Weaker than expected GDP in the last quarter has raised speculation that the Reserve Bank of Australia might consider reducing interest rates early in 2015.
The RBA held interest rates at 2.5% at its December meeting which meant this rate has been held for a full 12 months – the first time interest rates have been held so long since 2004 when the interest rate was kept at 5.25% for an entire year.
The next meeting of the RBA will be held in February when the Bank will have to weigh up its concerns expressed by Governor Glenn Stevens about Chinese growth rates , a weakening property market and a slightly slower than expected national growth.
The growth in the Australian National Accounts was 0.3% for last quarter was well below expectations of 0.7 % increase.
The concern for the RBA is that the low interest rates don’t seem to be contributing to lifting economic growth so if the GDP remains low along with relatively high unemployment in the new Year, consideration will obviously be given as to whether a further interest rate cut could give the economy some stimulus.
W.A. – boom state for home building in W.A.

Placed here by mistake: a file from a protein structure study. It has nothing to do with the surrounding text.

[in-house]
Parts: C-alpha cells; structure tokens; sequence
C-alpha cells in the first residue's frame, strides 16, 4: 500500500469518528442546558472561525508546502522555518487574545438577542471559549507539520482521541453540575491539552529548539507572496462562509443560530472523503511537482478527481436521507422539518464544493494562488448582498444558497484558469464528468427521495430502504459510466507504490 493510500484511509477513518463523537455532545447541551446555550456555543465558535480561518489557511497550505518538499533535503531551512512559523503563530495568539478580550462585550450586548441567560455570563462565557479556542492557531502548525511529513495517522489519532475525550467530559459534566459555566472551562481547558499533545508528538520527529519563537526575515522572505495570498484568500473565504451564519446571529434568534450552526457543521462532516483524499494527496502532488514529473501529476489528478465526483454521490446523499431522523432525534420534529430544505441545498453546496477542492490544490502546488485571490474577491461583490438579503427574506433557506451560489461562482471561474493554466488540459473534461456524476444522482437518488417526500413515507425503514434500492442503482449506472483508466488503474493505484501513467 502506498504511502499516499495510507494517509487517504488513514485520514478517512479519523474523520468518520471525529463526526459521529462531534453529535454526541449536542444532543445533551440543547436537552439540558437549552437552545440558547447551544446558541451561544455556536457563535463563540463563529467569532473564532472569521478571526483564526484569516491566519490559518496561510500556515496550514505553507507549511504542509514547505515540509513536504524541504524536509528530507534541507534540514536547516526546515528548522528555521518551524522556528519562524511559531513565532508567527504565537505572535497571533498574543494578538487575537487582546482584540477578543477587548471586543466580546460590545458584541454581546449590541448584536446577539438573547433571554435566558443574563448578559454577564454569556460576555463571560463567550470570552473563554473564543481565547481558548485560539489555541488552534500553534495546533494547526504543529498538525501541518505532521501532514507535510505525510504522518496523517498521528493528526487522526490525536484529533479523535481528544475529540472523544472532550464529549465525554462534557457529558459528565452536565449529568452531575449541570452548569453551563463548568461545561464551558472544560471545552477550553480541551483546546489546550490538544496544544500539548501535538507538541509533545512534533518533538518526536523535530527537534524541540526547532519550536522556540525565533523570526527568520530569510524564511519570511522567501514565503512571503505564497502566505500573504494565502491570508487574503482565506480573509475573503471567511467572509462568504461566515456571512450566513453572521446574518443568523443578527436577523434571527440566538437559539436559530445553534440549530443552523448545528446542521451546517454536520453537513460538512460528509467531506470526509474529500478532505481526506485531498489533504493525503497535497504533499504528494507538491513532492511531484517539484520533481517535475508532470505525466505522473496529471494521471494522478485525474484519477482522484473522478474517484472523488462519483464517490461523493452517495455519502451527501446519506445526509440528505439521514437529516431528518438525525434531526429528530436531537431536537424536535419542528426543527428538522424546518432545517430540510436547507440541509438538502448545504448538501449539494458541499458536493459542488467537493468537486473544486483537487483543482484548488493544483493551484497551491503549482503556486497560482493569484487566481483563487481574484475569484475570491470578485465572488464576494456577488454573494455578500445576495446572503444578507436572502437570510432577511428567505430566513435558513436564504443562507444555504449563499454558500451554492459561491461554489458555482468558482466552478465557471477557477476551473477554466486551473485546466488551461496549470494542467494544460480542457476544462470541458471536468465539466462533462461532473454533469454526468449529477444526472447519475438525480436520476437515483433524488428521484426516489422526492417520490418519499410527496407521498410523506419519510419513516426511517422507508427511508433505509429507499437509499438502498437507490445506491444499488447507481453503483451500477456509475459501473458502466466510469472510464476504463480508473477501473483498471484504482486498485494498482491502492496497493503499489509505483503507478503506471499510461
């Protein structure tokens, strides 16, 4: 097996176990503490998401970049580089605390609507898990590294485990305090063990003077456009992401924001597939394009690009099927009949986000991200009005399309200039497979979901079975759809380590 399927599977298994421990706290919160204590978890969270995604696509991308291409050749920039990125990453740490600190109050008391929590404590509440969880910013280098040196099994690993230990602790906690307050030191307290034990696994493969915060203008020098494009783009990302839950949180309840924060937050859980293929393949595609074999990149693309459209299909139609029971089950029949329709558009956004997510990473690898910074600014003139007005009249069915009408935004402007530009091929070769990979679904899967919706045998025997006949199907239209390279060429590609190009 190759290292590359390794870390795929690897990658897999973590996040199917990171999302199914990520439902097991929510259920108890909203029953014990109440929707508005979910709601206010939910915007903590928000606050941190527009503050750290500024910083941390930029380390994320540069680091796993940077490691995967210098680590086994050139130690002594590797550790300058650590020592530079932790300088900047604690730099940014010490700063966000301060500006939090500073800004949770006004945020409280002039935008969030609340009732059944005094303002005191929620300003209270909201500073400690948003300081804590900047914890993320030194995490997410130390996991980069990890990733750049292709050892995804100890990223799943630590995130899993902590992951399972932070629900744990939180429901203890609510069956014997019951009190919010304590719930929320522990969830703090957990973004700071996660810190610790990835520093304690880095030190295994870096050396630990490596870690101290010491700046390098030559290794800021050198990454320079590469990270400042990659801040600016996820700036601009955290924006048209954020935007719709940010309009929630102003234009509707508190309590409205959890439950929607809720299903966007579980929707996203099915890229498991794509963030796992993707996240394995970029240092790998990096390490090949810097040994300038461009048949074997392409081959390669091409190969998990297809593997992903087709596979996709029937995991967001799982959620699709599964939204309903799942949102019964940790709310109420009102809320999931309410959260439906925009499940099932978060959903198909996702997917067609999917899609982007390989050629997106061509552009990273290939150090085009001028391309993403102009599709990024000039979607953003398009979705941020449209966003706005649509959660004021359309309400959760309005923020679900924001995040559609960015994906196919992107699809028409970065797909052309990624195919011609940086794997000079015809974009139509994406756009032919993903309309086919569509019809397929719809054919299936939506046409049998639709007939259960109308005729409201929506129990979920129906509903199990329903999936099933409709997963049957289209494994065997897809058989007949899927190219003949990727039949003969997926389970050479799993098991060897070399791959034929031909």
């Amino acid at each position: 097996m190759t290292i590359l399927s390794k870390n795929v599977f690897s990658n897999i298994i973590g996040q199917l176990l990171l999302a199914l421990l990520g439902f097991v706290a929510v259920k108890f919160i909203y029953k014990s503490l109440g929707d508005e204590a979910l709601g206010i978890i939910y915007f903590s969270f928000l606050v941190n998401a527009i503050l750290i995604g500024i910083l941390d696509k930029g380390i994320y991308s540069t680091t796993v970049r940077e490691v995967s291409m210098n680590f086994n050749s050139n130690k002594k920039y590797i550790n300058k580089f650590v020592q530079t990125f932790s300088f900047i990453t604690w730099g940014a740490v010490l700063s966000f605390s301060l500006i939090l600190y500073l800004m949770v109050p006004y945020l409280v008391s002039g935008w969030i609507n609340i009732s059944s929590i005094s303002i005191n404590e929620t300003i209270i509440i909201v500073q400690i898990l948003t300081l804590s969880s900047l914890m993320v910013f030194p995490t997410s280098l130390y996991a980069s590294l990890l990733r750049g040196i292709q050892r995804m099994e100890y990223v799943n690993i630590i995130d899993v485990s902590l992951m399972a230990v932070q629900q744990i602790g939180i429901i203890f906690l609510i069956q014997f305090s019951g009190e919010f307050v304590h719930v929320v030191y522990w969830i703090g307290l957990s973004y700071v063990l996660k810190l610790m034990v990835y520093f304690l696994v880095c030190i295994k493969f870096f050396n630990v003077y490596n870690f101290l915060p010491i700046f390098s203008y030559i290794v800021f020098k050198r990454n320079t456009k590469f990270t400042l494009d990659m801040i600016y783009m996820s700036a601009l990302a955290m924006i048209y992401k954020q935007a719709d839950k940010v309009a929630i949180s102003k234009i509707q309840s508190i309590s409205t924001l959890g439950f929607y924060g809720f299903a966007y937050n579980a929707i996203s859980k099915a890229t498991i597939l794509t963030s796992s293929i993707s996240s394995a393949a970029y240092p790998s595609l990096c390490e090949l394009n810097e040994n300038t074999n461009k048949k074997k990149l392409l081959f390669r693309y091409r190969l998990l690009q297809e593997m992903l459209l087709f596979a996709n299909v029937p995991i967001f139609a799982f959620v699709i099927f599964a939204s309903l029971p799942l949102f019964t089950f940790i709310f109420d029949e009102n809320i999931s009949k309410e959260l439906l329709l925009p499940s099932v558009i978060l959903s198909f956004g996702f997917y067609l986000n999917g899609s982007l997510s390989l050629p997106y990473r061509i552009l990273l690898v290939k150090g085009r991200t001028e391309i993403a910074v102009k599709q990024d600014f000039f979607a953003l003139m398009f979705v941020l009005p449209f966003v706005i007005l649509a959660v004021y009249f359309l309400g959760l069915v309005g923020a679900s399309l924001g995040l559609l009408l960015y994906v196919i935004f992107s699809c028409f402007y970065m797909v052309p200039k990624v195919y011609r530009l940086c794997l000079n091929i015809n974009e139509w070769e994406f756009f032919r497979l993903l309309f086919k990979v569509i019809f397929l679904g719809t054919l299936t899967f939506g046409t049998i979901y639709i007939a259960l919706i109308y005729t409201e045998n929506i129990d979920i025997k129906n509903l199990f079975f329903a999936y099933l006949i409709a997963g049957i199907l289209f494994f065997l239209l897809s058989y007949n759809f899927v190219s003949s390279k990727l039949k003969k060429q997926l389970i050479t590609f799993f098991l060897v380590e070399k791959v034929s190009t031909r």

Western Australia is continuing to have the strongest residential building market in the country by a healthy margin, ahead of the Northern Territory and New South Wales.
“There is daylight between the three strongest states and the rest of the pack,” said Geordan Murray, Economist with the Housing Industry Association.
In commenting on the bi annual Housing Scorecard report Mr Murray said overall, the Scorecard shows that WA and NSW have caught up to Victoria in terms of historically high levels of new home building activity.
“The Australian Capital Territory took a tumble down the league table sliding from fourth to sixth.
“The recovery in Queensland continues to gather momentum. The analysis shows the improvements can be attributed to a boost in multi-unit home building.
While Queensland still ranks as the second weakest jurisdiction nationally, the margin to the states sitting mid-table has narrowed markedly.”
The HIA Housing Scorecard benchmarks the contemporary performance of fourteen key indicators of activity in residential building against long term averages in each state and territory. This analysis is aggregated in a scoring system to generate a league table ranking the relative strength/weakness of residential building conditions in each jurisdiction.
National Ranking Summary
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